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1. Introduction

When using the bash shell, the process of our shell may come to have various open files for many reasons. These open files each have a corresponding file descriptor integer that Linux’s User space uses to identify the specific file when communicating with Kernel space via system calls or library calls.

In this tutorial, we’re going to discuss how to view the open file descriptors of a bash session from within that bash session itself.

2. Using ls

We can use the ls command to list directories and files within a given directory. Also, the kernel exports information about all of the running processes on a Linux system via the proc pseudo filesystem.

This filesystem is almost always mounted at /proc by default. We can take advantage of the information exported under /proc and combine it with the ls command to list the open file descriptors of a process.

In the /proc pseudo filesystem, we can find the open file descriptors under /proc/<pid>/fd/ where <pid> is the PID of a given process. Thus, we have to determine the process identification number (PID) of a process to look at its open file descriptors. To get the PID of our bash session’s process, we use the $$ expression. When we use the $$ expression in a bash command, it expands to the PID of the current bash session.

Thus, we can use the ls command and the $$ expression to display the file descriptors of the current bash sessions and the files that they refer to:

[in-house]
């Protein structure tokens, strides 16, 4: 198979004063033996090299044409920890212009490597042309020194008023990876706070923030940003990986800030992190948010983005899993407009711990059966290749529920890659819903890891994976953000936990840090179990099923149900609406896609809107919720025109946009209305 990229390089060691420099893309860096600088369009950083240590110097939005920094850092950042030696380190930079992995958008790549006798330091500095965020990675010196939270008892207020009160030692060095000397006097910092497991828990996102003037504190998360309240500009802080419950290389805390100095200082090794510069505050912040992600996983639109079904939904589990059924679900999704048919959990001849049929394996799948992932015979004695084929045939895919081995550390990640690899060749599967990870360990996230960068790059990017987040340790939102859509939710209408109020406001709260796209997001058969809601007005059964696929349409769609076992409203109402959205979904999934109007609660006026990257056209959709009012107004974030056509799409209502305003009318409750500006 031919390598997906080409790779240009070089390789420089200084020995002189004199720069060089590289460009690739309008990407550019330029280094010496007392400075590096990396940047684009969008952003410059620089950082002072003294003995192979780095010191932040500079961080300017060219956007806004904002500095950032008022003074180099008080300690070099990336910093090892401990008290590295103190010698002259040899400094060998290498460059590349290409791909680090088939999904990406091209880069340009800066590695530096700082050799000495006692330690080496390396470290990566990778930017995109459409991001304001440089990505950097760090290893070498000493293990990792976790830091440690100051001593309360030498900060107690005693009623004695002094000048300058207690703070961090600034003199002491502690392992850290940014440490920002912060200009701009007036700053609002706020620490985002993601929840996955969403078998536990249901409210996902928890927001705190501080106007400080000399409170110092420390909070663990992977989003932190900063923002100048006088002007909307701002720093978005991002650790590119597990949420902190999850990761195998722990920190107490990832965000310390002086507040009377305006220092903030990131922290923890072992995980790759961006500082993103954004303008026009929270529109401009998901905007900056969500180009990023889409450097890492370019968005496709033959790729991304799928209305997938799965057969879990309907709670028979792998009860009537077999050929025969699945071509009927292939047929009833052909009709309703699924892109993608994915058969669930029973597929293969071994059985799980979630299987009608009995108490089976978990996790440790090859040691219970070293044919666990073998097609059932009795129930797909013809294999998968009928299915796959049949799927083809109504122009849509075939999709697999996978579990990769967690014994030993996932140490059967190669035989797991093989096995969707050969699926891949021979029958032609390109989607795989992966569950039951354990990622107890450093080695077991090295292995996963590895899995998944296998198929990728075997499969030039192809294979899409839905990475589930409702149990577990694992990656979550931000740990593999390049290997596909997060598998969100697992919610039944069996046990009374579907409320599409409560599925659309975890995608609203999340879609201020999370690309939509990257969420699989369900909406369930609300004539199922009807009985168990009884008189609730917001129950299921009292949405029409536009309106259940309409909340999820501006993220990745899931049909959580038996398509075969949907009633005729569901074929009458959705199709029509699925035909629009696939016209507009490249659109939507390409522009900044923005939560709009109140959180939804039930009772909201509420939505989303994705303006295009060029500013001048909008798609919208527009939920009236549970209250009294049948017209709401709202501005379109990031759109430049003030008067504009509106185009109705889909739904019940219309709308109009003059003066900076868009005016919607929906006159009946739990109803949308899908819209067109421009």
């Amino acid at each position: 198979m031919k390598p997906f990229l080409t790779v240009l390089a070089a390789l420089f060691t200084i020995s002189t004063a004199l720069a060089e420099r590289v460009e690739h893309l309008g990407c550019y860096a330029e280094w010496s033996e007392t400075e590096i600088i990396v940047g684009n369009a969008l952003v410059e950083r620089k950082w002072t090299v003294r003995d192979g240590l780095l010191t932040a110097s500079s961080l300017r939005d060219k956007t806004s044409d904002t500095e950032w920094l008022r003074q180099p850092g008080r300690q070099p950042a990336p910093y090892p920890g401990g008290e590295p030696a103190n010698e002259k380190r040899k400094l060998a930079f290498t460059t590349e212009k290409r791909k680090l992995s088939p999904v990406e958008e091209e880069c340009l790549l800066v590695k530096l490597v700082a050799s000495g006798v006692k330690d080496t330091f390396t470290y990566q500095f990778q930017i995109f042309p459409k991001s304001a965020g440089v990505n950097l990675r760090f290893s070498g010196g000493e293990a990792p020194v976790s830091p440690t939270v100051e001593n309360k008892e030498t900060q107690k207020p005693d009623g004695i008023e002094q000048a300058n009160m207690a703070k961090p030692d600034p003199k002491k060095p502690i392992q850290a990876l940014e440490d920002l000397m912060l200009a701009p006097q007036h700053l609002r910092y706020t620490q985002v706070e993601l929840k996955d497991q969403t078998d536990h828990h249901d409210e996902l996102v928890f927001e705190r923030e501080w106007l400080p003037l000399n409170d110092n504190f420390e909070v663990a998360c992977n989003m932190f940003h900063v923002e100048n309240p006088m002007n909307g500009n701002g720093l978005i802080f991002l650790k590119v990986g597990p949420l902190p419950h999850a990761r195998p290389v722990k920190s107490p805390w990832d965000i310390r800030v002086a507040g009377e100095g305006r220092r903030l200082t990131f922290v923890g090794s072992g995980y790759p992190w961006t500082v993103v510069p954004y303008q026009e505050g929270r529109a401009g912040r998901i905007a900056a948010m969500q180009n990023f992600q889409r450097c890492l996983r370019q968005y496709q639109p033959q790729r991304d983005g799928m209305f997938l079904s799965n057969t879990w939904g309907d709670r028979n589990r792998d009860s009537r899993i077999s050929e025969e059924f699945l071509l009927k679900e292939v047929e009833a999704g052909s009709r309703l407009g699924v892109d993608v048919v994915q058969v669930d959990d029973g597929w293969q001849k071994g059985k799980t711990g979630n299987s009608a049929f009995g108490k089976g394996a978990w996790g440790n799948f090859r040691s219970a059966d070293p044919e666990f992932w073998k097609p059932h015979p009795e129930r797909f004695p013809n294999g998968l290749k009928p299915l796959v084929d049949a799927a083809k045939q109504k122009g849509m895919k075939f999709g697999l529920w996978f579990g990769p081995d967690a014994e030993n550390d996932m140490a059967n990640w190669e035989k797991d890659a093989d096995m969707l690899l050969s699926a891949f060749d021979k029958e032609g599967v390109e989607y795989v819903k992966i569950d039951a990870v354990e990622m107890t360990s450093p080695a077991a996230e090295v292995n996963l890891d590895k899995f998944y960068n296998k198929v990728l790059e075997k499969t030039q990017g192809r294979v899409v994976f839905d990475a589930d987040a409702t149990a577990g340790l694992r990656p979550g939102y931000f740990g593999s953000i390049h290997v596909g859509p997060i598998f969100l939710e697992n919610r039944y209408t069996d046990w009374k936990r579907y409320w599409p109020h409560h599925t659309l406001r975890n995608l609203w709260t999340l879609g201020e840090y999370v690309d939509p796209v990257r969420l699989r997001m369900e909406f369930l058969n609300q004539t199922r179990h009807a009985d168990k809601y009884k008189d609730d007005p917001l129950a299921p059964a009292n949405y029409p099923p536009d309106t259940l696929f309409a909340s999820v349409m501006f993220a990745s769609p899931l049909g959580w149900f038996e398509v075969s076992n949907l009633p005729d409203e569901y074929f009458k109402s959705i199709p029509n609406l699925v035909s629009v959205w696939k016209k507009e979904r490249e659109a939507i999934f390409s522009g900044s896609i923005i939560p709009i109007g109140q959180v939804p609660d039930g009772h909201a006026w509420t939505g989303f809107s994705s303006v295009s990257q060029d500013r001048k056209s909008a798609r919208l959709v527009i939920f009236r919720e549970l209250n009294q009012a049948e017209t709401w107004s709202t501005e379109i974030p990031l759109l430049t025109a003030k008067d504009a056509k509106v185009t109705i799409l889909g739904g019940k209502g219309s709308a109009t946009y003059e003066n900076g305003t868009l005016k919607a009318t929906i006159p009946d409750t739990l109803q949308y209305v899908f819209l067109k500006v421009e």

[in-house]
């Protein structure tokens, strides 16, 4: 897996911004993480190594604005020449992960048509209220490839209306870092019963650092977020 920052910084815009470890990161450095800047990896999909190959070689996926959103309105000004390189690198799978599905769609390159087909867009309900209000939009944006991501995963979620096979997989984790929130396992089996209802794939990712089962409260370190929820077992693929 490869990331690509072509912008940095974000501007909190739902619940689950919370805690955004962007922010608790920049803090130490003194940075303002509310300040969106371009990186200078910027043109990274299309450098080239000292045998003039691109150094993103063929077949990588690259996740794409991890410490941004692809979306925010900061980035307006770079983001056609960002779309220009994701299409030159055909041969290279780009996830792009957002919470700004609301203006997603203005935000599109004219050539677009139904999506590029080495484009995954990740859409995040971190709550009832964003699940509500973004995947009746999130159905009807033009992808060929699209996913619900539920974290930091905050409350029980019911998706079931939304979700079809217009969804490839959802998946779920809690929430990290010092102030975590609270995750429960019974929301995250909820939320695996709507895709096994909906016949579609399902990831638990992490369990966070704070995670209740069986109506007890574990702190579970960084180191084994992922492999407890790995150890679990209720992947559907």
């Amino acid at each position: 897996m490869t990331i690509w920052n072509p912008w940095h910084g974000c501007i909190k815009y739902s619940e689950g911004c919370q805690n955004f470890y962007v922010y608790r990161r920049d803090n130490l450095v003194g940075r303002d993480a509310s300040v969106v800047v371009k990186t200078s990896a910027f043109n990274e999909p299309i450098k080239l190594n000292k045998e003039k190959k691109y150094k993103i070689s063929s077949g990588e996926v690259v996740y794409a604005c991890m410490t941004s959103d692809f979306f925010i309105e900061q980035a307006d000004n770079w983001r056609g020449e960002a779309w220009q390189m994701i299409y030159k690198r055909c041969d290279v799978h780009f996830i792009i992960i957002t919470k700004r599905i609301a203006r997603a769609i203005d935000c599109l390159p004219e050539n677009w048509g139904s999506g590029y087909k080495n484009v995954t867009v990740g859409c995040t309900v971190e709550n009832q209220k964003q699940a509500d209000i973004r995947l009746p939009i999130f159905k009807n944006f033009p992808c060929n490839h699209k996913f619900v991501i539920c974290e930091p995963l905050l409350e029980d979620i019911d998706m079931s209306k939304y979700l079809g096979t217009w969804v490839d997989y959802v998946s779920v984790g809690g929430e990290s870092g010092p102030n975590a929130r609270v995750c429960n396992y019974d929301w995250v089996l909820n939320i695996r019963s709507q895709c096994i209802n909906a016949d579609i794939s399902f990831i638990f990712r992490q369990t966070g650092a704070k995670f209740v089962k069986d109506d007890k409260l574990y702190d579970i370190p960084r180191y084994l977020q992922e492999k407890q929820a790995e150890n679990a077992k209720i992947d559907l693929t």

$ ls -la /proc/$$/fd/
total 0
dr-x------ 2 user user  0 Apr  7 17:14 .
dr-xr-xr-x 9 user user  0 Apr  7 17:14 ..
lrwx------ 1 user user 64 Apr  7 17:14 0 -> /dev/pts/50
lrwx------ 1 user user 64 Apr  7 17:14 1 -> /dev/pts/50
lrwx------ 1 user user 64 Apr  7 17:14 2 -> /dev/pts/50
lrwx------ 1 user user 64 Apr  7 17:14 255 -> /dev/pts/50
lr-x------ 1 user user 64 Apr  7 17:14 3 -> /tmp/testfile2
l-wx------ 1 user user 64 Apr  7 17:14 4 -> /tmp/testfile1

3. Using lsof

The lsof command lists information about open files for running processes on the system.

When we run lsof without any arguments, it displays the open files of every process running on the system. This will also make lsof run in “repeat” mode, which will cause the output to loop. However, we don’t have to worry about repeat mode too much, as the following commands will prevent that.

We can tell lsof to only list the open files of our bash session’s process by using the -p option in combination with the $$ shell expression that we used with ls:

$ lsof  -p $$
COMMAND   PID USER   FD   TYPE DEVICE SIZE/OFF  NODE NAME
bash    14928 user  cwd    DIR  252,1     4096  4060 /tmp
bash    14928 user  rtd    DIR  252,1     4096     2 /
bash    14928 user  txt    REG  252,1  1113504    32 /bin/bash
bash    14928 user  mem    REG  252,1    47568 26949 /lib/x86_64-linux-gnu/libnss_files-2.27.so
bash    14928 user  mem    REG  252,1    97176 26946 /lib/x86_64-linux-gnu/libnsl-2.27.so
bash    14928 user  mem    REG  252,1    47576 26951 /lib/x86_64-linux-gnu/libnss_nis-2.27.so
bash    14928 user  mem    REG  252,1    39744 26947 /lib/x86_64-linux-gnu/libnss_compat-2.27.so
bash    14928 user  mem    REG  252,1  1516558 30707 /usr/lib/locale/C.UTF-8/LC_COLLATE
bash    14928 user  mem    REG  252,1  2030928 26939 /lib/x86_64-linux-gnu/libc-2.27.so